Trump’s travel ban blocked for now; fight continues

A protester holds a sign during a rally against President Donald Trump's initial travel ban in January. (Photo by Lorie Shaull via Flickr)
A protester holds a sign during a rally against President Donald Trump’s initial travel ban in January. (Photo by Lorie Shaull via Flickr)

Update: Oct. 18, 2017: A second federal judge in Maryland issued a second block on the travel ban, saying that Trump’s campaign rhetoric was evidence that the order unconstitutionally singled out Muslims.

Original Story: A federal judge in Hawaii blocked President Donald Trump administration’s from implementing aspects of his third travel ban on Tuesday.

The 40-page order for a 14-day restraining order comes from U.S. District Court Judge Derrick Watson, who wrote “although national security interests are legitimate objectives of the highest order, they cannot justify the public’s harm when the President has wielded his authority unlawfully.”

The ban was set to take effect Oct. 18 and would restrict most citizens from Iran, Libya, Yemen, Somalia, Chad, North Korea and Venezuela from entering the U.S.

“We welcome the decision,” said Sarah Stuteville, spokesperson for the Council on American-Islamic Relations in Washington. (Stuteville is a former columnist at The Seattle Globalist.) “While it is a victory, the fight certainly continues. There’s a lot of work to be done.”

CAIR-WA is one of multiple community organizations that helped organize “No Muslim Ban Ever” which is still scheduled for Oct. 18. Earlier this week, hundreds of people gathered at Westlake Park on Sunday to protest Trump’s immigration policies.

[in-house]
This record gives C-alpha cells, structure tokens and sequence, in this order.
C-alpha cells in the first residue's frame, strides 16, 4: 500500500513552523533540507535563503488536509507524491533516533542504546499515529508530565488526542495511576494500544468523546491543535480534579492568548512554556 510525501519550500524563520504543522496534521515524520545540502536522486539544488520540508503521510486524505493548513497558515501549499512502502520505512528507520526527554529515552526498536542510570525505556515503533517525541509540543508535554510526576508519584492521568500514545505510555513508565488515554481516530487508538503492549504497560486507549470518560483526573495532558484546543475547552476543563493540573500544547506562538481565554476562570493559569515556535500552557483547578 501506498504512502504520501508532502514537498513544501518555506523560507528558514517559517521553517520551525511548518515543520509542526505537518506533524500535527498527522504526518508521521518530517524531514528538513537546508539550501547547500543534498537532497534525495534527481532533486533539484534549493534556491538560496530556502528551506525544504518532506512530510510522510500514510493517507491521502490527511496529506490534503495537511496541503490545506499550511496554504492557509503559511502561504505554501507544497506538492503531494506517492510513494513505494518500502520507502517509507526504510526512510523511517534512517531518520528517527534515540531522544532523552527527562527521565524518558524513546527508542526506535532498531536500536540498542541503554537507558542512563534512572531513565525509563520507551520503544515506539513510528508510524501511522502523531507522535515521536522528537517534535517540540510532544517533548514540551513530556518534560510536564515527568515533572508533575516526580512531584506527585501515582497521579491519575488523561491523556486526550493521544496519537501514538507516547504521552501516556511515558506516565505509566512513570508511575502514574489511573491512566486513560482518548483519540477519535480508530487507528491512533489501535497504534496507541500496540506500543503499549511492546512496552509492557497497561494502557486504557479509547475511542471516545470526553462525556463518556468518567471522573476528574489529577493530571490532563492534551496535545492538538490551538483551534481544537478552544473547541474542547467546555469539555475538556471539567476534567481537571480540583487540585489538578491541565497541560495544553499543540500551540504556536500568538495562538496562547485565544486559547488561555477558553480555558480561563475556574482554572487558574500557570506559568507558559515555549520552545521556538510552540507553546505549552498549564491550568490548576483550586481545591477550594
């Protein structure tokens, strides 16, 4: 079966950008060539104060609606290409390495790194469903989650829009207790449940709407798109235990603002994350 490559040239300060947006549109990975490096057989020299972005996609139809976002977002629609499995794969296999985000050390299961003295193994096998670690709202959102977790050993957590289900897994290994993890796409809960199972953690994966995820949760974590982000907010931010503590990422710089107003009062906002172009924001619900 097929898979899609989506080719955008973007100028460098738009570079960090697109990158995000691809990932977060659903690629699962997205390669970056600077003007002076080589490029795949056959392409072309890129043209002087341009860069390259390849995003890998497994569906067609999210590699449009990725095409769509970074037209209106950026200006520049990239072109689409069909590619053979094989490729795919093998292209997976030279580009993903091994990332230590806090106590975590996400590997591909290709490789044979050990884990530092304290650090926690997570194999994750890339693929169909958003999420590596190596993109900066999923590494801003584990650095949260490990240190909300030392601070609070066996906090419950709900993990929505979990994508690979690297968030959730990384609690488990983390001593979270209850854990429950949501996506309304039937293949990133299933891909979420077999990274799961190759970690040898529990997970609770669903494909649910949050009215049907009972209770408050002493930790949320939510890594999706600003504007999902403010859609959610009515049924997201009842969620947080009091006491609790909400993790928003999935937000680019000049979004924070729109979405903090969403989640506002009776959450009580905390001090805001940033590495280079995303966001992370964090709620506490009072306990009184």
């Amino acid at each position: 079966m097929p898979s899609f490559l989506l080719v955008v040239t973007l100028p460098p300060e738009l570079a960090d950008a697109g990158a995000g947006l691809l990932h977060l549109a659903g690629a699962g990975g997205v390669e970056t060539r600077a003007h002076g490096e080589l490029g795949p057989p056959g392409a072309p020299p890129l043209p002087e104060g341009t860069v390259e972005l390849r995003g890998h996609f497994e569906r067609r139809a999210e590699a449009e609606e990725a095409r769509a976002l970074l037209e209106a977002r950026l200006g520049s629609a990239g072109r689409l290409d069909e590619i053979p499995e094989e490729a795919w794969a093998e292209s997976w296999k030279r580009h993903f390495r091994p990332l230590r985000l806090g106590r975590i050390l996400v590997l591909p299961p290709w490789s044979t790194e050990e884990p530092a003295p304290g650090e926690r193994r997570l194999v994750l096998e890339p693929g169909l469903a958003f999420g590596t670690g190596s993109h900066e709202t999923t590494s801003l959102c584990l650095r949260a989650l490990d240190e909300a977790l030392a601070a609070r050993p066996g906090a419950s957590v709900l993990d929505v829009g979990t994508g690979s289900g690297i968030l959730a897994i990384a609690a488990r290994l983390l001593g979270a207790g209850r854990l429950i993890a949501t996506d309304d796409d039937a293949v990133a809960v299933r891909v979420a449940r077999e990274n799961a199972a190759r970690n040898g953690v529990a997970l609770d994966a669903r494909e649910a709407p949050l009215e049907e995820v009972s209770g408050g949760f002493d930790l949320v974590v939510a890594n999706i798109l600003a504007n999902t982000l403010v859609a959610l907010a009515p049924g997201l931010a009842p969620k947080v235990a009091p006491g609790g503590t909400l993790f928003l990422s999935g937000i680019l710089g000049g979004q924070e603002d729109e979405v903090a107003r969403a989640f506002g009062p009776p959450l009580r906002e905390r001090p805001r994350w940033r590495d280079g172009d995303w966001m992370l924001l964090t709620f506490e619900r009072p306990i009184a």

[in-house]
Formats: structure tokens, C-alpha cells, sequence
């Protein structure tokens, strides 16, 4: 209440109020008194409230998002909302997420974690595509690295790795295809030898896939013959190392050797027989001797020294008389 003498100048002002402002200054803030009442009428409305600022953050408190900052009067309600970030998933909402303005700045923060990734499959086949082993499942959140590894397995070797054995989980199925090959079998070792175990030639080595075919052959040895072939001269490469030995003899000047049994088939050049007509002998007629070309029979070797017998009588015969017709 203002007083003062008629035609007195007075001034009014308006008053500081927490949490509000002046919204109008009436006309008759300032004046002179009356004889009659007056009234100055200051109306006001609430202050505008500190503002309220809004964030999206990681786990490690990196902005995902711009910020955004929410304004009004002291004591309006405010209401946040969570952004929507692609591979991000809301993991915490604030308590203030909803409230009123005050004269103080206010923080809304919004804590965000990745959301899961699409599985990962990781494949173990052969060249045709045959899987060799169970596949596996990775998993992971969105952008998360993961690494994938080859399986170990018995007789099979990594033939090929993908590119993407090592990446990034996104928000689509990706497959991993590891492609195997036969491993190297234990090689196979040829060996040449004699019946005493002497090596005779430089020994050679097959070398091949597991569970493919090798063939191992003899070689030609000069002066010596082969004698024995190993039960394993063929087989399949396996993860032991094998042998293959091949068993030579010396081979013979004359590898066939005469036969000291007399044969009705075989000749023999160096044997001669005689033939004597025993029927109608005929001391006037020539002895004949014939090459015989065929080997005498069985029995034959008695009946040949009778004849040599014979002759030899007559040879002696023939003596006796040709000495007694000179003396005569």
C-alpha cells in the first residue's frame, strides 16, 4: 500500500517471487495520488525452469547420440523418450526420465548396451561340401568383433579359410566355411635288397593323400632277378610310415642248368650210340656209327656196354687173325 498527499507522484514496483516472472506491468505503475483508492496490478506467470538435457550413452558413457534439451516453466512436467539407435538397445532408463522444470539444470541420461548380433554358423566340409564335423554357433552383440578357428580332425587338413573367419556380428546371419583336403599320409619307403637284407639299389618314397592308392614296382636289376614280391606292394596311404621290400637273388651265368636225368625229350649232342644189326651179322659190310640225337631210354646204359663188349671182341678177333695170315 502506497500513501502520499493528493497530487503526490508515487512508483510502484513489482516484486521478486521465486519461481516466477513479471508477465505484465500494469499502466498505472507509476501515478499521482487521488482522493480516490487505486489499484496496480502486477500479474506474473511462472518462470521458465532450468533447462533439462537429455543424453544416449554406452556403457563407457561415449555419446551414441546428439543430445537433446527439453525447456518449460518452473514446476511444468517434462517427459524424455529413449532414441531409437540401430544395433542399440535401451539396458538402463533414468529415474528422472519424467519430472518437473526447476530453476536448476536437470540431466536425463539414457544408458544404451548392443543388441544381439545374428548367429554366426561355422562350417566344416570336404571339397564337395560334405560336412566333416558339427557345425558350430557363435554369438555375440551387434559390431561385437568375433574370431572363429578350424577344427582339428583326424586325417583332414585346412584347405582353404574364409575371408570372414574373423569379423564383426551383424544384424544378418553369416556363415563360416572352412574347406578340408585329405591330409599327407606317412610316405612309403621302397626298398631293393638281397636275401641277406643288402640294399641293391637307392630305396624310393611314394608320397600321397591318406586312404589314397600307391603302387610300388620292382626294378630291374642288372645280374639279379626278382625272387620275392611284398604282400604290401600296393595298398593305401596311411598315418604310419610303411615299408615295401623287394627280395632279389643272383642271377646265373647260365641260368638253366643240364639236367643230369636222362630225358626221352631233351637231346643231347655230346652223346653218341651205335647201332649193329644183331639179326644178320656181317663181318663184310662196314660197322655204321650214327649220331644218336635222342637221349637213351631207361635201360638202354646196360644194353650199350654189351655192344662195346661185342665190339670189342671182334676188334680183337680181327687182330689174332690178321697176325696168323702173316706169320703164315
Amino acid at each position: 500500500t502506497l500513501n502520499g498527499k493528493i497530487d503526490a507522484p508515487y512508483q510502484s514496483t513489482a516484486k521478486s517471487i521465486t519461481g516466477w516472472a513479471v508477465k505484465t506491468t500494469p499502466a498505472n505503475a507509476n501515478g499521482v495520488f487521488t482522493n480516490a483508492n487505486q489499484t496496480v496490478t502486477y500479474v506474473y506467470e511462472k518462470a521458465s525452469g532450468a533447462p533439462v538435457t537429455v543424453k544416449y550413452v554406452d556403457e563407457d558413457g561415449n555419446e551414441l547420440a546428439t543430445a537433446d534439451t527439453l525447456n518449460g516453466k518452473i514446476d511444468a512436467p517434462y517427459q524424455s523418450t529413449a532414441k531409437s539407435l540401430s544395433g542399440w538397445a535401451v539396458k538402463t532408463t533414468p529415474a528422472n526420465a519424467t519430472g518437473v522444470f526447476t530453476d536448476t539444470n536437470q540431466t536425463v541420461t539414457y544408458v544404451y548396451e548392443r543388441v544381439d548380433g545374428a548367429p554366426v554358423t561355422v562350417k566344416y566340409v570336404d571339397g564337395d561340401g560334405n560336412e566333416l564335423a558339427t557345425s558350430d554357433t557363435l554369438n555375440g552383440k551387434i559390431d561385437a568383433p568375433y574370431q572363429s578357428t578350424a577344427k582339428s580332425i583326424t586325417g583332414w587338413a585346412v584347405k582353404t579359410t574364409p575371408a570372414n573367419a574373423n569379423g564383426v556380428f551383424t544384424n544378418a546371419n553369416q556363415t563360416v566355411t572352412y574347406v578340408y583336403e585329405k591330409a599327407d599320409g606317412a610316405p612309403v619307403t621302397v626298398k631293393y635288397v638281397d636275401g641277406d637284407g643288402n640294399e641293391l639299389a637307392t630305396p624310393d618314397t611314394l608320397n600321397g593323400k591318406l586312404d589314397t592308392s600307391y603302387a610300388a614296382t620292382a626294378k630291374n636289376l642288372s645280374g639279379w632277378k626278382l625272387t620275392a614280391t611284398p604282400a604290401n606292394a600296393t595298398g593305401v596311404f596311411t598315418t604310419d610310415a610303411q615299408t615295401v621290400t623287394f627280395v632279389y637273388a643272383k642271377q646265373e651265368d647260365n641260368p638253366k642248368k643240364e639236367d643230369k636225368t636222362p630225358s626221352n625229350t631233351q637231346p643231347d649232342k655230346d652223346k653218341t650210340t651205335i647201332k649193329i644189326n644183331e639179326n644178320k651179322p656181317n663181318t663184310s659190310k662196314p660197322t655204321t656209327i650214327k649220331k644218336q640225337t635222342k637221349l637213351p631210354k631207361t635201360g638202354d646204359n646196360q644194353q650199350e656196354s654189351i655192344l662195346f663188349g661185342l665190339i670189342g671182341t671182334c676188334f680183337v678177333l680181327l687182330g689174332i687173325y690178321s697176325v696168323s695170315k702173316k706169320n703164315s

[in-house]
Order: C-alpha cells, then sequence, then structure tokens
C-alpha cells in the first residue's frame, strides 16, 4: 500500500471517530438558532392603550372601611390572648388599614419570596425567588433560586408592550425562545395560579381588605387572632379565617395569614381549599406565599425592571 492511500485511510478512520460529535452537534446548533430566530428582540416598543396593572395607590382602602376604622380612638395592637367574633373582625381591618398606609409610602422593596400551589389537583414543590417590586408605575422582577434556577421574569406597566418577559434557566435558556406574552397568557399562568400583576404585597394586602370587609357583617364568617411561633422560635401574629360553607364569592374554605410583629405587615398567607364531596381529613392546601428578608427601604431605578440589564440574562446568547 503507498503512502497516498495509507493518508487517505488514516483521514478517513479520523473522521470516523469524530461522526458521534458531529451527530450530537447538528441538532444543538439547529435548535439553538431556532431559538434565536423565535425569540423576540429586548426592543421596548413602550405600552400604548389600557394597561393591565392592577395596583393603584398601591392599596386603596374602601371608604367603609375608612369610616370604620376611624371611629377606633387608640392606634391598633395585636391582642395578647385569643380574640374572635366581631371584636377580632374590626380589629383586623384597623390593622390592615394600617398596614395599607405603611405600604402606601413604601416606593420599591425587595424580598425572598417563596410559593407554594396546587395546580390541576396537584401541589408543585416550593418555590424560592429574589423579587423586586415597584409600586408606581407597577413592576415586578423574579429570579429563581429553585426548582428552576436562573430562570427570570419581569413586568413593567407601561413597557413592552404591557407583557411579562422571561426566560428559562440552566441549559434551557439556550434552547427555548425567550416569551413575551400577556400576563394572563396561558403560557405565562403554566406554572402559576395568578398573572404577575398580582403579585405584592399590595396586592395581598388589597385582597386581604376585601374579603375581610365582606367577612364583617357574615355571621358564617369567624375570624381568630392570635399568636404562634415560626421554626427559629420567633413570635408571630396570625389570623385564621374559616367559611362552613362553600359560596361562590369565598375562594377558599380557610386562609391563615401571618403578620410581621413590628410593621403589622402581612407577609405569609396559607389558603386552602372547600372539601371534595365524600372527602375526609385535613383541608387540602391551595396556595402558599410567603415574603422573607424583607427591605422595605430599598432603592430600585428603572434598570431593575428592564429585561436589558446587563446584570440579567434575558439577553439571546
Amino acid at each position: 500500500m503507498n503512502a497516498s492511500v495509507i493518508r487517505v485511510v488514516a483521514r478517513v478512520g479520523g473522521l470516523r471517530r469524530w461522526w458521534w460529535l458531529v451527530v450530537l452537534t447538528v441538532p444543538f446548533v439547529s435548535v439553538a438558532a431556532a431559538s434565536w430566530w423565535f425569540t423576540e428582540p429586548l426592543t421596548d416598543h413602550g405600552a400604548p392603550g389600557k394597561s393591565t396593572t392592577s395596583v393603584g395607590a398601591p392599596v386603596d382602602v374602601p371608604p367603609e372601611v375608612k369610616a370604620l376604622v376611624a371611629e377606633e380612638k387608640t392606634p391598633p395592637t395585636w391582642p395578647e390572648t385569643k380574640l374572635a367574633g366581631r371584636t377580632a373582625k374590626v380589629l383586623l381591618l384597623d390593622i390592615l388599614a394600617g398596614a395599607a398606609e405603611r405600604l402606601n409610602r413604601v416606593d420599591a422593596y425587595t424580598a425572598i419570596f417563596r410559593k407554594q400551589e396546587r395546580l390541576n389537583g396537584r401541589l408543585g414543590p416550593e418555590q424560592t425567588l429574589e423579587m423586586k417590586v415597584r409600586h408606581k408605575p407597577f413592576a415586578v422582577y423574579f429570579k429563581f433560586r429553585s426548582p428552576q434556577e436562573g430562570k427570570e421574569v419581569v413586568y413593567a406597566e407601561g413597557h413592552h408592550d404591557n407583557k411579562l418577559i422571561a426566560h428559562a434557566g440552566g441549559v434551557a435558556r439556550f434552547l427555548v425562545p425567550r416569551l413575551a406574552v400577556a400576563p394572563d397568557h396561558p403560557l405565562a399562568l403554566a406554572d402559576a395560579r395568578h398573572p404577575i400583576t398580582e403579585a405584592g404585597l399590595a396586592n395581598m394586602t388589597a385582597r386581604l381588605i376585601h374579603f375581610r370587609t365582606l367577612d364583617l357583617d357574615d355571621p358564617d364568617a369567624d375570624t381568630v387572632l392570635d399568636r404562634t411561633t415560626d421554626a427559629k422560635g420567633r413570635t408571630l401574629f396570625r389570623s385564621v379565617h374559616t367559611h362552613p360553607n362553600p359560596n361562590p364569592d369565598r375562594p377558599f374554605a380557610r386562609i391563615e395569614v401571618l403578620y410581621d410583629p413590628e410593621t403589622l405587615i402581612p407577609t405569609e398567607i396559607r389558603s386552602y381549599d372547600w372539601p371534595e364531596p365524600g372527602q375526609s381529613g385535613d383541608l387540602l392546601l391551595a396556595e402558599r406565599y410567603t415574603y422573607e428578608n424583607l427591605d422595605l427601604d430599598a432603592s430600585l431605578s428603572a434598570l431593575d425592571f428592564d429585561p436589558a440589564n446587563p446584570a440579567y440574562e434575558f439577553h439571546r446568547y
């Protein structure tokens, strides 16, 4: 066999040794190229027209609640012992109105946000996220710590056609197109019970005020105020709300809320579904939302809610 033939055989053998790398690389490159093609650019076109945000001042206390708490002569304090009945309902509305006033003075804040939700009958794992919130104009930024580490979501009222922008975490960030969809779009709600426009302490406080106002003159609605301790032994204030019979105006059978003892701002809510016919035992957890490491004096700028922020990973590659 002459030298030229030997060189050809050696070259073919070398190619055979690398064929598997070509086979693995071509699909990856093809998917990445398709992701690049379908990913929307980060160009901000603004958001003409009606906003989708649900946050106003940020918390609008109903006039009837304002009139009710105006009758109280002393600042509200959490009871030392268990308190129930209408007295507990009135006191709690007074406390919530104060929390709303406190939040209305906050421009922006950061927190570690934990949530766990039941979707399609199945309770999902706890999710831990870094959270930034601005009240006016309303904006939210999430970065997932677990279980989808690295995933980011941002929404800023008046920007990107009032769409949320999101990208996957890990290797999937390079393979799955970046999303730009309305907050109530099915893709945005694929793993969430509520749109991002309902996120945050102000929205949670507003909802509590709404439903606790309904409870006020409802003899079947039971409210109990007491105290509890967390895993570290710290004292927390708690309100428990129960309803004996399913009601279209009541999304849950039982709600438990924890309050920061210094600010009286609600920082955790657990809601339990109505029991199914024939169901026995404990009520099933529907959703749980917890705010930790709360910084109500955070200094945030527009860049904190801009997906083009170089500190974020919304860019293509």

“Protests like this are a really valuable and important way to make solidarity and resistance visible,” Stuteville said. “It’s important to show administration that we won’t stand for unconstitutional bans, but it’s also a way to show communities most impacted that they’re not alone.”

In his decision, Watson wrote Trump’s executive order “plainly discriminates based on nationality.”

The original ban was introduced in January, which imposed travel restrictions on people traveling to seven countries with significant Muslim populations. That ban and a later update were blocked.

Washington State Attorney General Bob Ferguson has filed arguments in court against the travel bans.

Trump’s latest ban added Chad, North Korea and Venezuela to the list of nations under the travel restrictions. Watson didn’t block the restrictions placed on North Korea and Venezuela.

Multiple organizations, including Americans for Refugees & Immigrants, Oxfam, WA Immigrant Solidarity Network -Red de Solidaridad de Inmigrantes en WA, ACLU of Washington are part of Wednesday’s demonstration.

“These aren’t things that will happen in isolation,” Stuteville said. “These kinds of racist, xenophobic and Islamophobic attacks have an impact on all of us.”

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